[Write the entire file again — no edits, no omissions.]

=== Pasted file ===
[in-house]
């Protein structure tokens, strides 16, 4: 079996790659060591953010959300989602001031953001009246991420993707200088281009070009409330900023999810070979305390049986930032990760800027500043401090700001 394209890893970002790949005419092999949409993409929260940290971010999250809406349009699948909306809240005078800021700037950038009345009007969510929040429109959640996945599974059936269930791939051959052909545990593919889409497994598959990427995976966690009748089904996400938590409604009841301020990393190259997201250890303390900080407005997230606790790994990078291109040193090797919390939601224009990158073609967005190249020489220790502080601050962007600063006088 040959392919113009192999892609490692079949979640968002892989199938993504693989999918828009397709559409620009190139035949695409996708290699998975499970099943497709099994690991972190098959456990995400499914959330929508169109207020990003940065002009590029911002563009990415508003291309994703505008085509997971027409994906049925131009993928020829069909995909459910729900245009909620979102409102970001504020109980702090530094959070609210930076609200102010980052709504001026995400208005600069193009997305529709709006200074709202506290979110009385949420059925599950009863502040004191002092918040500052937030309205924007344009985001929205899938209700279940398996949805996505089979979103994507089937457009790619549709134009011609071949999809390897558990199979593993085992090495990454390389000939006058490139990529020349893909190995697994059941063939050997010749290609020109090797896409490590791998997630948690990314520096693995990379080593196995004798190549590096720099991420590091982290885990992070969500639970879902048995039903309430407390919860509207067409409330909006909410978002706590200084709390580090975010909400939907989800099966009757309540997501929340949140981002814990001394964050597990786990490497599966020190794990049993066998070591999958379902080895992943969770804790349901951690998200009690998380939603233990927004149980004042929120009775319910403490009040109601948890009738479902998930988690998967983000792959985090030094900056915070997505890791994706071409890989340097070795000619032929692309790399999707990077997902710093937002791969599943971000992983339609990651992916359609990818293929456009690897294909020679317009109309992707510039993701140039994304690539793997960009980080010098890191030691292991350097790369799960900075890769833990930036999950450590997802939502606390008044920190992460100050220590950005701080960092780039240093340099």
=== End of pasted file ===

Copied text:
[in-house]
């Protein structure tokens, strides 16, 4: 079996790659060591953010959300989602001031953001009246991420993707200088281009070009409330900023999810070979305390049986930032990760800027500043401090700001 394209890893970002790949005419092999949409993409929260940290971010999250809406349009699948909306809240005078800021700037950038009345009007969510929040429109959640996945599974059936269930791939051959052909545990593919889409497994598959990427995976966690009748089904996400938590409604009841301020990393190259997201250890303390900080407005997230606790790994990078291109040193090797919390939601224009990158073609967005190249020489220790502080601050962007600063006088 040959392919113009192999892609490692079949979640968002892989199938993504693989999918828009397709559409620009190139035949695409996708290699998975499970099943497709099994690991972190098959456990995400499914959330929508169109207020990003940065002009590029911002563009990415508003291309994703505008085509997971027409994906049925131009993928020829069909995909459910729900245009909620979102409102970001504020109980702090530094959070609210930076609200102010980052709504001026995400208005600069193009997305529709709006200074709202506290979110009385949420059925599950009863502040004191002092918040500052937030309205924007344009985001929205899938209700279940398996949805996505089979979103994507089937457009790619549709134009011609071949999809390897558990199979593993085992090495990454390389000939006058490139990529020349893909190995697994059941063939050997010749290609020109090797896409490590791998997630948690990314520096693995990379080593196995004798190549590096720099991420590091982290885990992070969500639970879902048995039903309430407390919860509207067409409330909006909410978002706590200084709390580090975010909400939907989800099966009757309540997501929340949140981002814990001394964050597990786990490497599966020190794990049993066998070591999958379902080895992943969770804790349901951690998200009690998380939603233990927004149980004042929120009775319910403490009040109601948890009738479902998930988690998967983000792959985090030094900056915070997505890791994706071409890989340097070795000619032929692309790399999707990077997902710093937002791969599943971000992983339609990651992916359609990818293929456009690897294909020679317009109309992707510039993701140039994304690539793997960009980080010098890191030691292991350097790369799960900075890769833990930036999950450590997802939502606390008044920190992460100050220590950005701080960092780039240093340099």